That means they all deserve the death penalty that is applied to traitors who commit acts of treason during a time of war, declared or undeclared, which we have been in since 9/11.

    I hereby nominate Snowden for the replacement PotUS as soon as our current and previous ones receive their due punishment as dictated by law.

     

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  50.  
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    John Fenderson (profile), Jun 19th, 2014 @ 12:28pm

    Re: Constitution trumps precedent.

    "There's absolutely no room for interpretation whatsoever in the Constitution and the Bill of Rights"

    As much as I wish that were true, there are many parts of the Constitution that are vague and require interpretation. Also, when different Constitutional principles disagree with each other, someone needs to work out how to resolve the disagreement. That requires interpretation.

    My problem with how the courts work is that they depend so much on precedent. It leads to lots of terrible things, and as time goes by court rulings depart more and more from what the Constitution actually says or allows.

     

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  51.  
    identicon
    JoeBuckley, Jun 19th, 2014 @ 1:05pm

    This doesn't make sense

    US law says that if a citizen commits a crime overseas and if its a crime in the US they can still be charged when they get back to the US with said crime. How the hell can any amendment not apply if said citizen is overseas in this case? This potentially means ANY thing in the Bill of Rights is null and void the moment a person is abroad.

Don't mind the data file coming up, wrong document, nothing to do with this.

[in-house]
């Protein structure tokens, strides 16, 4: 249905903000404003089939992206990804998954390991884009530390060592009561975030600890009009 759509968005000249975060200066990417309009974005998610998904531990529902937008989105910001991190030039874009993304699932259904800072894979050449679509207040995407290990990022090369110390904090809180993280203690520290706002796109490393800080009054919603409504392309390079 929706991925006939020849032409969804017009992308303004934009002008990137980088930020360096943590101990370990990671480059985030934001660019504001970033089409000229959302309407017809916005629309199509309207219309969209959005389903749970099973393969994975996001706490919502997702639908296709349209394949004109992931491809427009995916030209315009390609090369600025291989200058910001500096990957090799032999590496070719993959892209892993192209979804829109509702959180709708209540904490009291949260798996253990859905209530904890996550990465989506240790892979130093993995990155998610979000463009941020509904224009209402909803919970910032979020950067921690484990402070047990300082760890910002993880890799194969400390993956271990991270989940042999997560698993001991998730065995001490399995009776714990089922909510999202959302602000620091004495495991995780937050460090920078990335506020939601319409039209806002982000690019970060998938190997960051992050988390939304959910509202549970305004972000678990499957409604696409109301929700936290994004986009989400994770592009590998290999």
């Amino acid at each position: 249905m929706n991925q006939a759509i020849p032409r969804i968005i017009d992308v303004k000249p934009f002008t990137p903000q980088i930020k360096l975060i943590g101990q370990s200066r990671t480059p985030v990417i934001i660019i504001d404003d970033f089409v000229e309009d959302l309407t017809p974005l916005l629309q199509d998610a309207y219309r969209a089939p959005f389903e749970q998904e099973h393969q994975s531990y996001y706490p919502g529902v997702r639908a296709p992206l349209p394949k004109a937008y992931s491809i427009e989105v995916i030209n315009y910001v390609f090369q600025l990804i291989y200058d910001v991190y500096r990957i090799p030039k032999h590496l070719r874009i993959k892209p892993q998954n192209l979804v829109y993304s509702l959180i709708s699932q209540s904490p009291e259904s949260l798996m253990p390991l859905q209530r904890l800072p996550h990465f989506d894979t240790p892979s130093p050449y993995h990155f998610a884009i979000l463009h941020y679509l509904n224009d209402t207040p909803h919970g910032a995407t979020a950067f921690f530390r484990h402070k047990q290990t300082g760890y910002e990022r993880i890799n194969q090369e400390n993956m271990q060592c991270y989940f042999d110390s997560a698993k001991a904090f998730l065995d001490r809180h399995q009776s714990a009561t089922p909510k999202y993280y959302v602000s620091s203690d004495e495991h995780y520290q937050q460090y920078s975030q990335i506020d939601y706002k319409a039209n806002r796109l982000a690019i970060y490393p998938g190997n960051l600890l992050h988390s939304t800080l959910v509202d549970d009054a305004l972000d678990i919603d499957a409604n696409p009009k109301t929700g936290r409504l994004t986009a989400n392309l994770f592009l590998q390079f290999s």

reply to this | link to this | view in thread ]

  52.  
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    That One Guy (profile), Jun 19th, 2014 @ 1:17pm

    Re: Great job, guys

    Or as they like to call it, 'creating future job security'.

     

    reply to this | link to this | view in thread ]

  53.  
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    That One Guy (profile), Jun 19th, 2014 @ 1:25pm

    Cowardice in the courtroom

    The judge is a coward, plain and simple, and in no way shape or form deserves the respect given to the position of judge, or even to hold that position in the first place.

    Admitting that the situation is horrendous, knowing that what they're ruling is an affront to basic human decency and rights, and yet ruling against the victim of torture at US hands regardless...

    That 'judge' and all those like them deserve all the scorn and contempt people throw at them, as they are a big reason the government feels it can do stuff like this, because they know no judge has the guts or integrity to stand up to them, and will cave the second the USG pulls out the ever so handy 'Because terrorists!' and/or 'Because National Security!'.

     

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  54.  
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    Personanongrata, Jun 19th, 2014 @ 1:56pm

    Lickspittle

    Judge Emmet G. Sullivan of the U.S. District Court for the District of Columbia is a pliably supine lickspittle for the national security state genuflecting his obedience and abdicating his authority to an unconstitutional criminal cabal in DC.

     

    reply to this | link to this | view in thread ]

  55.  
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    Zonker, Jun 19th, 2014 @ 2:58pm